Yamaha's Advice re: Ticking


[Allan Pratt originally wrote this on March 21, 2005, after expending considerable effort figuring out how to resolve the "ticking" problem with Yamaha's assistance.]


Some small percentage of the first few model years of FJR1300s were prone to developing premature valve guide wear and making a distinctive 'ticking' sound. Distinctive, that is, if you know what to listen for. Dale (Warchild) Wilson was instrumental in first identifying this problem in the USA and getting Yamaha's attention in fixing it. There are two sound clips available (Ticking 1, Ticking 2), the second one being a bit better at reproducing the sound to listen for.

The cause is as yet still unknown. There seems to be no particular common history for the bikes which develop the problem (mileage, maintenance or lack thereof, pattern of useage, etc.). In the UK there was apparently a service bulletin issued on this subject.

Yamaha has been very good about covering the cost of fixing the problem, which in some cases was the installation of new valve guides and valves (made from different alloys than the original), and in a few cases was an entire new cyclinder head. The difficulty has been in getting the local Yamaha dealer to recognize (and identify) the problem. Allan discusses this...

Allan Pratt's Comments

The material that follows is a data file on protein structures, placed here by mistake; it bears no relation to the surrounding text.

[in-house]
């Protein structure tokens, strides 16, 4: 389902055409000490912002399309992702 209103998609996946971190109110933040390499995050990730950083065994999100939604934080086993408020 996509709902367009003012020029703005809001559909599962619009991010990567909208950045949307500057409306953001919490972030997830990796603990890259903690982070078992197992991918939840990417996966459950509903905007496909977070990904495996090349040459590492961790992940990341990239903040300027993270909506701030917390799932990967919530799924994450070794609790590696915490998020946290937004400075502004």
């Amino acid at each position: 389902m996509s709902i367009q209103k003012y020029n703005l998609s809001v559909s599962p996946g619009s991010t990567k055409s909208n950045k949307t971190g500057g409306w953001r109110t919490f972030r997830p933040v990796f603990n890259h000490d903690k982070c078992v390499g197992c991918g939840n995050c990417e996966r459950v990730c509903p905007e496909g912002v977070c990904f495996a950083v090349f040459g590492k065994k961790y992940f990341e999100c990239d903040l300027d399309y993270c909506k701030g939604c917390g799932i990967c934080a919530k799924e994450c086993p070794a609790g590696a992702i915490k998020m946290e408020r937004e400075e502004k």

I've recently succeeded in getting a 2004 Yamaha FJR1300 ticker repaired under warranty, with a dealer who was not exactly in my corner the whole time. I talked with a customer service manager at Yamaha USA in Cypress, California, and now I have some advice for all FJR owners who believe they have tickers.

The guy at Yamaha didn't want me to give his name online. He says the whole Customer Service department should be able to help you (the number appears below), and he doesn't want to be swamped with calls to him personally. If you follow the procedures outlined here and still get blown off, inbox me and I'll see if he wants to hear about it.

What follows is a combination of what Yamaha wanted me to publicize and my own opinions and experience. I hope it helps people.

First, take your bike to your dealer. Yamaha can't do anything until you do that. (They seem to think ticker owners are bitching online without taking this step; I think we took our bikes to dealers but kept getting blown off.)

Start by telling the dealer there is a lot of top-end noise and you think something might be wrong. After all, that's really all you know. The rest is speculation.

You can play dumb about The Tick at this point or you can try telling them this: Yamaha USA is actively investigating reports of top-end noise caused by (or at least correlated with) excessive exhaust valve guide wear, and based on the sound and what you've read and heard, you think you might possibly have this. The danger in this is that the dealer will write you off as an Internet hypochondriac who thinks he's got every malady he reads about.